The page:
Proper REST API design is hard

REST (Representational state transfer) is arguably the most popular architectural style for designing HTTP-based web APIs these days. While the basic idea is easy to understand, there’s a lot of corner cases that are not so straightforward. This has been on my mind lately while trying to revise the conventions for VocaDB’s REST API. It turns out that finding answers to some of these questions is difficult, and finding concrete examples of “proper” REST APIs that follow the conventions as precisely as possible is even more difficult. I decided to write something about the issues I’ve faced.

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What’s good enough code quality?

Majority of programmers with some sense of pride would tell you they write the best possible code with uncompromising quality. Of course this isn’t true, and most of the time not even realistic. Unless you’re building software for a NASA space probe, aiming for ~90% perfect is probably the most cost effective.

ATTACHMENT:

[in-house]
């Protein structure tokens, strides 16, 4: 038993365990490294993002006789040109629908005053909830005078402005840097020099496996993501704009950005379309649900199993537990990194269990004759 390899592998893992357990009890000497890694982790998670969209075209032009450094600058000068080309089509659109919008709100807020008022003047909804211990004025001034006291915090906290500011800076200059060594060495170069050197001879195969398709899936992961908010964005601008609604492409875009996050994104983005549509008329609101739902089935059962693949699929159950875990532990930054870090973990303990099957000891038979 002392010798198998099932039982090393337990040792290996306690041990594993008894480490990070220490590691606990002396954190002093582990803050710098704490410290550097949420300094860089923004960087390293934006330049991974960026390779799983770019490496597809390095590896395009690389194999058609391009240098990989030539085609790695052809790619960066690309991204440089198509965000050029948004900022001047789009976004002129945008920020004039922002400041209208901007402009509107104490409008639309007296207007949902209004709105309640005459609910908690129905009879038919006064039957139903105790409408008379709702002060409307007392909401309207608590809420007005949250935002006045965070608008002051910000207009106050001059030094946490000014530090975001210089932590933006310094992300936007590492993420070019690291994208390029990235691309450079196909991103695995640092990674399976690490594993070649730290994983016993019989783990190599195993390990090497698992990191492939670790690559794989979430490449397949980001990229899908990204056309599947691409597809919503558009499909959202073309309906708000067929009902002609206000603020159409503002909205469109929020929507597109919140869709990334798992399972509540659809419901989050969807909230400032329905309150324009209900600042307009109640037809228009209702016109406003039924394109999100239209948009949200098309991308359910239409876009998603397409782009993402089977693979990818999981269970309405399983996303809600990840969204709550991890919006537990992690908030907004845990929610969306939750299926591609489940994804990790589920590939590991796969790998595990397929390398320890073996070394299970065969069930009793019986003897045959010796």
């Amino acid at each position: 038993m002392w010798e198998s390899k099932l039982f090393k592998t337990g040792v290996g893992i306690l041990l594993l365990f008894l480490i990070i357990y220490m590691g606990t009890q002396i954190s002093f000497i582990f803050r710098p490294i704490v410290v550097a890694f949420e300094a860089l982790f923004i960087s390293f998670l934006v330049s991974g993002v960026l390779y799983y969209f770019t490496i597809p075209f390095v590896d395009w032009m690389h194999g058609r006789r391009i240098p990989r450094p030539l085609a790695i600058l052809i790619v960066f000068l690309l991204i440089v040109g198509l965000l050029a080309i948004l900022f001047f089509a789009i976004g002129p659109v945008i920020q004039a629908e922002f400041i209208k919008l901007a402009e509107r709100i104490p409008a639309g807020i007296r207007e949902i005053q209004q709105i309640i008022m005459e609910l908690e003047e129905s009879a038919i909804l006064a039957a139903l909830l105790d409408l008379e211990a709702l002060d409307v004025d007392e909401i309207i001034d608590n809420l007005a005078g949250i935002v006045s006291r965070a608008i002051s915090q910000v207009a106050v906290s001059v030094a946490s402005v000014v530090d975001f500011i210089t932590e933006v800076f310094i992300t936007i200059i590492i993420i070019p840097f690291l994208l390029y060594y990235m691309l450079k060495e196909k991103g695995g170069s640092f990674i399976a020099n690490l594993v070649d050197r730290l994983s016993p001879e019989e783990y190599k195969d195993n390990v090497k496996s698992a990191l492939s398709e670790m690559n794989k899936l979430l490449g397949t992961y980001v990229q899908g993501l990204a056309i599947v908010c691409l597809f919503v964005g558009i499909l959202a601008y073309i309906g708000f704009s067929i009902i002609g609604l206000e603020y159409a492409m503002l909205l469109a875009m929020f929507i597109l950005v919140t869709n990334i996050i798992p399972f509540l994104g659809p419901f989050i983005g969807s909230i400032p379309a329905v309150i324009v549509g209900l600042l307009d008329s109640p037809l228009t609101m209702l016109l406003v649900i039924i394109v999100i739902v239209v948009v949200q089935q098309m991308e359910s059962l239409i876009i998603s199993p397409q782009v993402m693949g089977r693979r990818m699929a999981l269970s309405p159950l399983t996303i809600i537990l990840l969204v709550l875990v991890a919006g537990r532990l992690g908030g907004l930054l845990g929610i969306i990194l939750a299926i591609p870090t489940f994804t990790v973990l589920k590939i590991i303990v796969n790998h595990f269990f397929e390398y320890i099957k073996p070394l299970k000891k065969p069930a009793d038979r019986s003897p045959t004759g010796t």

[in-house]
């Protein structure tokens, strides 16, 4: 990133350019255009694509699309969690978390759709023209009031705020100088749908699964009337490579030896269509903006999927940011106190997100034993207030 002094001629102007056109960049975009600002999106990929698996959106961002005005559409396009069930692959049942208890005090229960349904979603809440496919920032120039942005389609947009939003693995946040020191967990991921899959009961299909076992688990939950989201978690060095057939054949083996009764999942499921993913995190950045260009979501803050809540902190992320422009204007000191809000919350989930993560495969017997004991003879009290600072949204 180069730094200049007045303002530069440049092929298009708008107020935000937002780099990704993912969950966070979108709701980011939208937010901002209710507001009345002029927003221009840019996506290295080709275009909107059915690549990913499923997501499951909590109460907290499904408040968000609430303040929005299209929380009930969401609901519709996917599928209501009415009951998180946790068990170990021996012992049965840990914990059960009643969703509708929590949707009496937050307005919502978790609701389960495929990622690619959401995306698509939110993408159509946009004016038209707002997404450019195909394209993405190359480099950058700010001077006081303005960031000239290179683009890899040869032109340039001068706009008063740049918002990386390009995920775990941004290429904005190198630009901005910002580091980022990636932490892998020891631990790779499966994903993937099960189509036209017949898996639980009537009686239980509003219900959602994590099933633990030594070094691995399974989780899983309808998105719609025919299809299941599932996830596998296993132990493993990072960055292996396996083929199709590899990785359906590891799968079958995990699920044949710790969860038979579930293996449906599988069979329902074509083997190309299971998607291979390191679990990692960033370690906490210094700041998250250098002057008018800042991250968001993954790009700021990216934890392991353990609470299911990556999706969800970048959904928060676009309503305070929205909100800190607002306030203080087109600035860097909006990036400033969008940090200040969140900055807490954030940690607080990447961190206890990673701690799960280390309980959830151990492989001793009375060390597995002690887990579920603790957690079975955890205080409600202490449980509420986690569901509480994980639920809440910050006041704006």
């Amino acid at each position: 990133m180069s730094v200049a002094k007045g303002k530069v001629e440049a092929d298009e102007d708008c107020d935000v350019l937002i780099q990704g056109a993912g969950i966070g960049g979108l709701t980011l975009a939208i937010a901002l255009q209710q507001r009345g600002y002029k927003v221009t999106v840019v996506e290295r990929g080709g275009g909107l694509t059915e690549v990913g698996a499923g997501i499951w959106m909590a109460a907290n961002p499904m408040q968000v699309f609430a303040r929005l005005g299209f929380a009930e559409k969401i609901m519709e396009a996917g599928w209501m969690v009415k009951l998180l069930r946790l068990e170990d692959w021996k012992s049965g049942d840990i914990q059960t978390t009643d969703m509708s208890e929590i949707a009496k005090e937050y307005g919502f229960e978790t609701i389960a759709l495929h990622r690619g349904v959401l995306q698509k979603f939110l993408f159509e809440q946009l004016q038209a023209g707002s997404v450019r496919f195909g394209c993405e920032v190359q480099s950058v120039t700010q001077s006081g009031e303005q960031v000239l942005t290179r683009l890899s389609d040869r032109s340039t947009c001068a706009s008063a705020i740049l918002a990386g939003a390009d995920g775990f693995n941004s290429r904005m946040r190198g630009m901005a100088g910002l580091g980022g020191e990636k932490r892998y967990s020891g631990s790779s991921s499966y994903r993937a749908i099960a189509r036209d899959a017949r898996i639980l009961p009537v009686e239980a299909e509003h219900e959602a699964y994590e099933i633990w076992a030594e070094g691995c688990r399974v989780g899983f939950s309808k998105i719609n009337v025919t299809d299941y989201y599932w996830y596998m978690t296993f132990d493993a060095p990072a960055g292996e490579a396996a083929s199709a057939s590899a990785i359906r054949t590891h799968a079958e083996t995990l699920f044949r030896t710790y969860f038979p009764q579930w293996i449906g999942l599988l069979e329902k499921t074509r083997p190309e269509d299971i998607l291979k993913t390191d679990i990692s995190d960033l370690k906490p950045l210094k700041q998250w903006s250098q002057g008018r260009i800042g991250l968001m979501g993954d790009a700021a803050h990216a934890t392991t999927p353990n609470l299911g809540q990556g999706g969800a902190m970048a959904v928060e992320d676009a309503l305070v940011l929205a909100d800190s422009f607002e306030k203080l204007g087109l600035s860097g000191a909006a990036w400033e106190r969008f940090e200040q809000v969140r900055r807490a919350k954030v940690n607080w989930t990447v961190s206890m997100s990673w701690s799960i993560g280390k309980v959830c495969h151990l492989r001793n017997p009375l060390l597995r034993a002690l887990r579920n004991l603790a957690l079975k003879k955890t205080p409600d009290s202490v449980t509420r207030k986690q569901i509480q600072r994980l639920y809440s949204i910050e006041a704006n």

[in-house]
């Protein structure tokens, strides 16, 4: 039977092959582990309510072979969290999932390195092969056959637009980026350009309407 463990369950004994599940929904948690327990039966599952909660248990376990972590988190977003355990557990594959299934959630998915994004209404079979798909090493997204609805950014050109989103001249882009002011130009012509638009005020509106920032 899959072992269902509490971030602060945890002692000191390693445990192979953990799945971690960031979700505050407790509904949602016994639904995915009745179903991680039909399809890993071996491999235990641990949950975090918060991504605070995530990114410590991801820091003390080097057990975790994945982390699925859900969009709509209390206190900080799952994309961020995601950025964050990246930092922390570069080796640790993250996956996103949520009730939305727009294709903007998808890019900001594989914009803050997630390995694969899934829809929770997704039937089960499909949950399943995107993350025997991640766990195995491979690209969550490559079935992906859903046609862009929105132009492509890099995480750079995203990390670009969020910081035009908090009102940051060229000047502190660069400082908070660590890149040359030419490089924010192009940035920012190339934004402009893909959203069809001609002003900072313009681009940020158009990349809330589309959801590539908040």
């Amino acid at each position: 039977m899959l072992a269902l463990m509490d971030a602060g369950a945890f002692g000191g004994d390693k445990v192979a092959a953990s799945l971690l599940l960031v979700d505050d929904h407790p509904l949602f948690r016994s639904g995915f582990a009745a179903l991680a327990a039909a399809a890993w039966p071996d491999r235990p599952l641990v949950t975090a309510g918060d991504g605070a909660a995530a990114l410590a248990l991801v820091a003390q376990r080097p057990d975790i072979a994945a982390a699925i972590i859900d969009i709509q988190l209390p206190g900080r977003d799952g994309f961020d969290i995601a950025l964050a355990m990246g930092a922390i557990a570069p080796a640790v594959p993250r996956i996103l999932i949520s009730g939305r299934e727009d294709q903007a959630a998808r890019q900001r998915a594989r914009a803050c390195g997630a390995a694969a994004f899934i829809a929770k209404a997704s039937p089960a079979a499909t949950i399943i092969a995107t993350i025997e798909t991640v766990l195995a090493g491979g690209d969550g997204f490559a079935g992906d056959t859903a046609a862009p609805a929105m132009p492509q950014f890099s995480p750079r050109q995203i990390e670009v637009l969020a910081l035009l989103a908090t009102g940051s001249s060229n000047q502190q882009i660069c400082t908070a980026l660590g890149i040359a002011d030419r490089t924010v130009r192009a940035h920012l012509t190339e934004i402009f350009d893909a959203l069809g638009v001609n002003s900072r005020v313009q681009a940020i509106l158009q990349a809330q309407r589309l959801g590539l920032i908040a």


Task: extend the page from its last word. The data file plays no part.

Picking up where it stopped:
My colleagues might consider me demanding (read: asshole) because I often criticize their code, but I’m not a compulsive perfectionist and I do settle for less than perfect solutions when it’s justified.

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Misconceptions about automated tests

I’m not religious about it, but I think that having good set of automated tests is one of the best ways of ensuring high quality of the software. Still, often I see otherwise competent developers saying things like

  • “You’re not going to catch the errors anyway so it’s just unnecessary work”
  • “My code is so simple and easy to understand, it doesn’t need any tests”
  • “Having unit tests is just extra maintenance because the tests will fail anyway when code is changed”

I know there’s tons of articles about automated testing already, but I wanted to write my opinion, perhaps just out of frustration of having to deal with such people.

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